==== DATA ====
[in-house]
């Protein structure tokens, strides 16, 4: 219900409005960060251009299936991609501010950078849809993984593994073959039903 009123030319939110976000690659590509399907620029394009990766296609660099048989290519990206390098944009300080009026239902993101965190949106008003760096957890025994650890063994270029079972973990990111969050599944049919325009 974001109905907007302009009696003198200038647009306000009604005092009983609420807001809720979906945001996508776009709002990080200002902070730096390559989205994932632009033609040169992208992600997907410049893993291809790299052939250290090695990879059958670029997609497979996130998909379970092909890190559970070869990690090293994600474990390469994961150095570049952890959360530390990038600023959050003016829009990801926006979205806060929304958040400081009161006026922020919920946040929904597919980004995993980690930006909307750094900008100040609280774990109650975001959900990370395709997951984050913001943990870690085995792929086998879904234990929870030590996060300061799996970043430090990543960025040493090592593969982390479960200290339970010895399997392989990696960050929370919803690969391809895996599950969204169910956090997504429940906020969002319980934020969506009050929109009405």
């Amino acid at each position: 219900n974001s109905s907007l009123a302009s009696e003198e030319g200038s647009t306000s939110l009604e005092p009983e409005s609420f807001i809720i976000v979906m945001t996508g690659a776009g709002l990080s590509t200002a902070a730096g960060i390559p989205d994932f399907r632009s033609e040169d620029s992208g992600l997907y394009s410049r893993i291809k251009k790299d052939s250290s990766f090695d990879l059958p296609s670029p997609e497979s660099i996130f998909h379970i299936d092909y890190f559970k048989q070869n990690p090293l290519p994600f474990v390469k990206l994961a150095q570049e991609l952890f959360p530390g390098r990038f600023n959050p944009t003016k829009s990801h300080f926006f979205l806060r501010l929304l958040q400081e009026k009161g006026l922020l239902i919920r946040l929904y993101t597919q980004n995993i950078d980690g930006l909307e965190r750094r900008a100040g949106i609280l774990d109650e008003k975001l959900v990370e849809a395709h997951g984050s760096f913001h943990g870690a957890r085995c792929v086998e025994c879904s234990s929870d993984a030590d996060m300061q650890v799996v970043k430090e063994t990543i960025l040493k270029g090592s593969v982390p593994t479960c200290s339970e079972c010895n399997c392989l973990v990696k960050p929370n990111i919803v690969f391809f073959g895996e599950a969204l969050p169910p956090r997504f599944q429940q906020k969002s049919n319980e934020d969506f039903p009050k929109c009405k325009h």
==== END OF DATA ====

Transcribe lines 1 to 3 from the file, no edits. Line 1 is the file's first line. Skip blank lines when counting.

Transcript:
[in-house]
């Protein structure tokens, strides 16, 4: 219900409005960060251009299936991609501010950078849809993984593994073959039903 009123030319939110976000690659590509399907620029394009990766296609660099048989290519990206390098944009300080009026239902993101965190949106008003760096957890025994650890063994270029079972973990990111969050599944049919325009 974001109905907007302009009696003198200038647009306000009604005092009983609420807001809720979906945001996508776009709002990080200002902070730096390559989205994932632009033609040169992208992600997907410049893993291809790299052939250290090695990879059958670029997609497979996130998909379970092909890190559970070869990690090293994600474990390469994961150095570049952890959360530390990038600023959050003016829009990801926006979205806060929304958040400081009161006026922020919920946040929904597919980004995993980690930006909307750094900008100040609280774990109650975001959900990370395709997951984050913001943990870690085995792929086998879904234990929870030590996060300061799996970043430090990543960025040493090592593969982390479960200290339970010895399997392989990696960050929370919803690969391809895996599950969204169910956090997504429940906020969002319980934020969506009050929109009405």
């Amino acid at each position: 219900n974001s109905s907007l009123a302009s009696e003198e030319g200038s647009t306000s939110l009604e005092p009983e409005s609420f807001i809720i976000v979906m945001t996508g690659a776009g709002l990080s590509t200002a902070a730096g960060i390559p989205d994932f399907r632009s033609e040169d620029s992208g992600l997907y394009s410049r893993i291809k251009k790299d052939s250290s990766f090695d990879l059958p296609s670029p997609e497979s660099i996130f998909h379970i299936d092909y890190f559970k048989q070869n990690p090293l290519p994600f474990v390469k990206l994961a150095q570049e991609l952890f959360p530390g390098r990038f600023n959050p944009t003016k829009s990801h300080f926006f979205l806060r501010l929304l958040q400081e009026k009161g006026l922020l239902i919920r946040l929904y993101t597919q980004n995993i950078d980690g930006l909307e965190r750094r900008a100040g949106i609280l774990d109650e008003k975001l959900v990370e849809a395709h997951g984050s760096f913001h943990g870690a957890r085995c792929v086998e025994c879904s234990s929870d993984a030590d996060m300061q650890v799996v970043k430090e063994t990543i960025l040493k270029g090592s593969v982390p593994t479960c200290s339970e079972c010895n399997c392989l973990v990696k960050p929370n990111i919803v690969f391809f073959g895996e599950a969204l969050p169910p956090r997504f599944q429940q906020k969002s049919n319980e934020d969506f039903p009050k929109c009405k325009h």